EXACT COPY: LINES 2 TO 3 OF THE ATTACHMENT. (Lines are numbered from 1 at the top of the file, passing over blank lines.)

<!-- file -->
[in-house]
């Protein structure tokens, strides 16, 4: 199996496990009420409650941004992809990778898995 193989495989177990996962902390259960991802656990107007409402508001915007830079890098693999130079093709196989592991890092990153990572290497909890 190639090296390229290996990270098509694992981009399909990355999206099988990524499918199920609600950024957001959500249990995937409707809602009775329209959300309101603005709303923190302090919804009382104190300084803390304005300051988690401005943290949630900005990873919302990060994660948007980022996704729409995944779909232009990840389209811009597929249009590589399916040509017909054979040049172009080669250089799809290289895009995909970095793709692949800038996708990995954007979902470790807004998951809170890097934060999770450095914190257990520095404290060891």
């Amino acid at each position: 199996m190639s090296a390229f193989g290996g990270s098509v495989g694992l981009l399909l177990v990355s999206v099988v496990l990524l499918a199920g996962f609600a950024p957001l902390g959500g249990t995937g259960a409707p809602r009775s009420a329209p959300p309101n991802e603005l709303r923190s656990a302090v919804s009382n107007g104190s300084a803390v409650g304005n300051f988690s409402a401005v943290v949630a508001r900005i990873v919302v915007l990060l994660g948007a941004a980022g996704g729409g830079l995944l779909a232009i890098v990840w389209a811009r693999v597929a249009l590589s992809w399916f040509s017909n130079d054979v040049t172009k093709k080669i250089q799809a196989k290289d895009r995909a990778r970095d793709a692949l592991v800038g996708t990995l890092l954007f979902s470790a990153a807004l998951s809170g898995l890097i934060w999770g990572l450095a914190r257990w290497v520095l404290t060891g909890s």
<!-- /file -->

């Protein structure tokens, strides 16, 4: 199996496990009420409650941004992809990778898995 193989495989177990996962902390259960991802656990107007409402508001915007830079890098693999130079093709196989592991890092990153990572290497909890 190639090296390229290996990270098509694992981009399909990355999206099988990524499918199920609600950024957001959500249990995937409707809602009775329209959300309101603005709303923190302090919804009382104190300084803390304005300051988690401005943290949630900005990873919302990060994660948007980022996704729409995944779909232009990840389209811009597929249009590589399916040509017909054979040049172009080669250089799809290289895009995909970095793709692949800038996708990995954007979902470790807004998951809170890097934060999770450095914190257990520095404290060891």
């Amino acid at each position: 199996m190639s090296a390229f193989g290996g990270s098509v495989g694992l981009l399909l177990v990355s999206v099988v496990l990524l499918a199920g996962f609600a950024p957001l902390g959500g249990t995937g259960a409707p809602r009775s009420a329209p959300p309101n991802e603005l709303r923190s656990a302090v919804s009382n107007g104190s300084a803390v409650g304005n300051f988690s409402a401005v943290v949630a508001r900005i990873v919302v915007l990060l994660g948007a941004a980022g996704g729409g830079l995944l779909a232009i890098v990840w389209a811009r693999v597929a249009l590589s992809w399916f040509s017909n130079d054979v040049t172009k093709k080669i250089q799809a196989k290289d895009r995909a990778r970095d793709a692949l592991v800038g996708t990995l890092l954007f979902s470790a990153a807004l998951s809170g898995l890097i934060w999770g990572l450095a914190r257990w290497v520095l404290t060891g909890s």